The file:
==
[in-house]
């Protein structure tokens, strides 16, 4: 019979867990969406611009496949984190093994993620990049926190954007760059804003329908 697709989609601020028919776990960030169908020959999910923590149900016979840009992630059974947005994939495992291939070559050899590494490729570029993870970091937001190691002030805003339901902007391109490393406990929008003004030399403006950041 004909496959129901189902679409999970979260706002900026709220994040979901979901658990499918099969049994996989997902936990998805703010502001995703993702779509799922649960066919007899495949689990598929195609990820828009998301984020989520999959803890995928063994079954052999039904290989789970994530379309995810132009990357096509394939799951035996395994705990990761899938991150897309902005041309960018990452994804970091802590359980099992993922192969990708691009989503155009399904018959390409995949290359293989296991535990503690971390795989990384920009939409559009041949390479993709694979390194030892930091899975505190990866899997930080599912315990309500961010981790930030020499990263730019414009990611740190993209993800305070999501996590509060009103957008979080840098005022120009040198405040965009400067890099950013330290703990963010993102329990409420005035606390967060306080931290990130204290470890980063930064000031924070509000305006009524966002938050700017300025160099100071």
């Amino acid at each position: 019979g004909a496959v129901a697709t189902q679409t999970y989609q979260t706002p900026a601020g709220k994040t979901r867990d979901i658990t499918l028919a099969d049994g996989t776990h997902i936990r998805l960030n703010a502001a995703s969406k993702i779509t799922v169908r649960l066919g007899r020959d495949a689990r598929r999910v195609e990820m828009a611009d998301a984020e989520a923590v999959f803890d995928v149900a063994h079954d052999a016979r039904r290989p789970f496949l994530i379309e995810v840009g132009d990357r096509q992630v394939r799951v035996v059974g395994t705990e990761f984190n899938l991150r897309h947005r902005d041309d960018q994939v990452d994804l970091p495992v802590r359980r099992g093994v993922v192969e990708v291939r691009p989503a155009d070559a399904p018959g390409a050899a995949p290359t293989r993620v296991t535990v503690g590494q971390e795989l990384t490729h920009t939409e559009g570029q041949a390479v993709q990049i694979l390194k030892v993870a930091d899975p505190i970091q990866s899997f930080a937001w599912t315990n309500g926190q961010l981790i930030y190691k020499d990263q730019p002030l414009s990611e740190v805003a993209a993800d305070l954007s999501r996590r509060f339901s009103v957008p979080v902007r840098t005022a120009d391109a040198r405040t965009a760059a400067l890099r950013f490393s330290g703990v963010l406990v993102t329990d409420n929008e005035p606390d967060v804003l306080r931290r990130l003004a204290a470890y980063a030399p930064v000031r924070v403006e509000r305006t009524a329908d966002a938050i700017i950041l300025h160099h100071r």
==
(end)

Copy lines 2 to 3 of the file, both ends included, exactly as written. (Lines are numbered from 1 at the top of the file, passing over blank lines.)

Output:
């Protein structure tokens, strides 16, 4: 019979867990969406611009496949984190093994993620990049926190954007760059804003329908 697709989609601020028919776990960030169908020959999910923590149900016979840009992630059974947005994939495992291939070559050899590494490729570029993870970091937001190691002030805003339901902007391109490393406990929008003004030399403006950041 004909496959129901189902679409999970979260706002900026709220994040979901979901658990499918099969049994996989997902936990998805703010502001995703993702779509799922649960066919007899495949689990598929195609990820828009998301984020989520999959803890995928063994079954052999039904290989789970994530379309995810132009990357096509394939799951035996395994705990990761899938991150897309902005041309960018990452994804970091802590359980099992993922192969990708691009989503155009399904018959390409995949290359293989296991535990503690971390795989990384920009939409559009041949390479993709694979390194030892930091899975505190990866899997930080599912315990309500961010981790930030020499990263730019414009990611740190993209993800305070999501996590509060009103957008979080840098005022120009040198405040965009400067890099950013330290703990963010993102329990409420005035606390967060306080931290990130204290470890980063930064000031924070509000305006009524966002938050700017300025160099100071």
């Amino acid at each position: 019979g004909a496959v129901a697709t189902q679409t999970y989609q979260t706002p900026a601020g709220k994040t979901r867990d979901i658990t499918l028919a099969d049994g996989t776990h997902i936990r998805l960030n703010a502001a995703s969406k993702i779509t799922v169908r649960l066919g007899r020959d495949a689990r598929r999910v195609e990820m828009a611009d998301a984020e989520a923590v999959f803890d995928v149900a063994h079954d052999a016979r039904r290989p789970f496949l994530i379309e995810v840009g132009d990357r096509q992630v394939r799951v035996v059974g395994t705990e990761f984190n899938l991150r897309h947005r902005d041309d960018q994939v990452d994804l970091p495992v802590r359980r099992g093994v993922v192969e990708v291939r691009p989503a155009d070559a399904p018959g390409a050899a995949p290359t293989r993620v296991t535990v503690g590494q971390e795989l990384t490729h920009t939409e559009g570029q041949a390479v993709q990049i694979l390194k030892v993870a930091d899975p505190i970091q990866s899997f930080a937001w599912t315990n309500g926190q961010l981790i930030y190691k020499d990263q730019p002030l414009s990611e740190v805003a993209a993800d305070l954007s999501r996590r509060f339901s009103v957008p979080v902007r840098t005022a120009d391109a040198r405040t965009a760059a400067l890099r950013f490393s330290g703990v963010l406990v993102t329990d409420n929008e005035p606390d967060v804003l306080r931290r990130l003004a204290a470890y980063a030399p930064v000031r924070v403006e509000r305006t009524a329908d966002a938050i700017i950041l300025h160099h100071r």